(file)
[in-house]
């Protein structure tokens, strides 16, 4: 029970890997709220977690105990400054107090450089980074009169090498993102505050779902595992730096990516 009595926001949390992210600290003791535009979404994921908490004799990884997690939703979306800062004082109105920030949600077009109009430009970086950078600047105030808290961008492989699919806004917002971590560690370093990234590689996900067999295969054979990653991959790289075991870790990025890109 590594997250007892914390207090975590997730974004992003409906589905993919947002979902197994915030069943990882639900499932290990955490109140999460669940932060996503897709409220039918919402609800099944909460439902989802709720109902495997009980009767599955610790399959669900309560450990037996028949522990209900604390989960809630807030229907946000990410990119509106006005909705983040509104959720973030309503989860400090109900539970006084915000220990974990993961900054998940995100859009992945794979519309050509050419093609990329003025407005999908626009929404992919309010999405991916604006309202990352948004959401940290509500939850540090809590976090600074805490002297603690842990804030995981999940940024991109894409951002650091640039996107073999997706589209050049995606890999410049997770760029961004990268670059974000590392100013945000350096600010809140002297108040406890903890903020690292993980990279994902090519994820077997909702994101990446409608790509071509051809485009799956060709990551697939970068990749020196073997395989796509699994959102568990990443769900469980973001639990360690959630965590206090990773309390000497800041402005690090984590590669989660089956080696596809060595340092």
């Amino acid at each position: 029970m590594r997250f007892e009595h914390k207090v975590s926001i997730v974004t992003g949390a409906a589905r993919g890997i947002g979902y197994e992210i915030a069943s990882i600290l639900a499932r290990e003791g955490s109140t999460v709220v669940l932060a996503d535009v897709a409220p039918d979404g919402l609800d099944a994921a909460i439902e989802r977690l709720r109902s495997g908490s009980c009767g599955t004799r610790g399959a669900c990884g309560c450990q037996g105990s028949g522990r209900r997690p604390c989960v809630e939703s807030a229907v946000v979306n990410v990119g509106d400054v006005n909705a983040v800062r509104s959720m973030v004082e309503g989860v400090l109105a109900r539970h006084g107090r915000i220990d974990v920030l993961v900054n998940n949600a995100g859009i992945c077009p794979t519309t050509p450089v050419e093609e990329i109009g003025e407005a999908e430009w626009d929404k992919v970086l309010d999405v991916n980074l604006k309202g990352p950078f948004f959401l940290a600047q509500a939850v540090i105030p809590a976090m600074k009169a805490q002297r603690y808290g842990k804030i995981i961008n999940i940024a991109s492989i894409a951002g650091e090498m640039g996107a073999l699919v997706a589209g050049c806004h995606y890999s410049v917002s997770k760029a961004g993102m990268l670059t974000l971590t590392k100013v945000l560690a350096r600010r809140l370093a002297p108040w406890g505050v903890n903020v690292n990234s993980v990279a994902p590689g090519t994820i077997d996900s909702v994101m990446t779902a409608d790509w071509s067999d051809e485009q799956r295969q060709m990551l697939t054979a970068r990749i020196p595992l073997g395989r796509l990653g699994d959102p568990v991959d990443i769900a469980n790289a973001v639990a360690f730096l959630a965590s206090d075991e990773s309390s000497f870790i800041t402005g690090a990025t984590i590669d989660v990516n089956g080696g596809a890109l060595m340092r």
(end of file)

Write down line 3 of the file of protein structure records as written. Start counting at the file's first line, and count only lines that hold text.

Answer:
């Amino acid at each position: 029970m590594r997250f007892e009595h914390k207090v975590s926001i997730v974004t992003g949390a409906a589905r993919g890997i947002g979902y197994e992210i915030a069943s990882i600290l639900a499932r290990e003791g955490s109140t999460v709220v669940l932060a996503d535009v897709a409220p039918d979404g919402l609800d099944a994921a909460i439902e989802r977690l709720r109902s495997g908490s009980c009767g599955t004799r610790g399959a669900c990884g309560c450990q037996g105990s028949g522990r209900r997690p604390c989960v809630e939703s807030a229907v946000v979306n990410v990119g509106d400054v006005n909705a983040v800062r509104s959720m973030v004082e309503g989860v400090l109105a109900r539970h006084g107090r915000i220990d974990v920030l993961v900054n998940n949600a995100g859009i992945c077009p794979t519309t050509p450089v050419e093609e990329i109009g003025e407005a999908e430009w626009d929404k992919v970086l309010d999405v991916n980074l604006k309202g990352p950078f948004f959401l940290a600047q509500a939850v540090i105030p809590a976090m600074k009169a805490q002297r603690y808290g842990k804030i995981i961008n999940i940024a991109s492989i894409a951002g650091e090498m640039g996107a073999l699919v997706a589209g050049c806004h995606y890999s410049v917002s997770k760029a961004g993102m990268l670059t974000l971590t590392k100013v945000l560690a350096r600010r809140l370093a002297p108040w406890g505050v903890n903020v690292n990234s993980v990279a994902p590689g090519t994820i077997d996900s909702v994101m990446t779902a409608d790509w071509s067999d051809e485009q799956r295969q060709m990551l697939t054979a970068r990749i020196p595992l073997g395989r796509l990653g699994d959102p568990v991959d990443i769900a469980n790289a973001v639990a360690f730096l959630a965590s206090d075991e990773s309390s000497f870790i800041t402005g690090a990025t984590i590669d989660v990516n089956g080696g596809a890109l060595m340092r």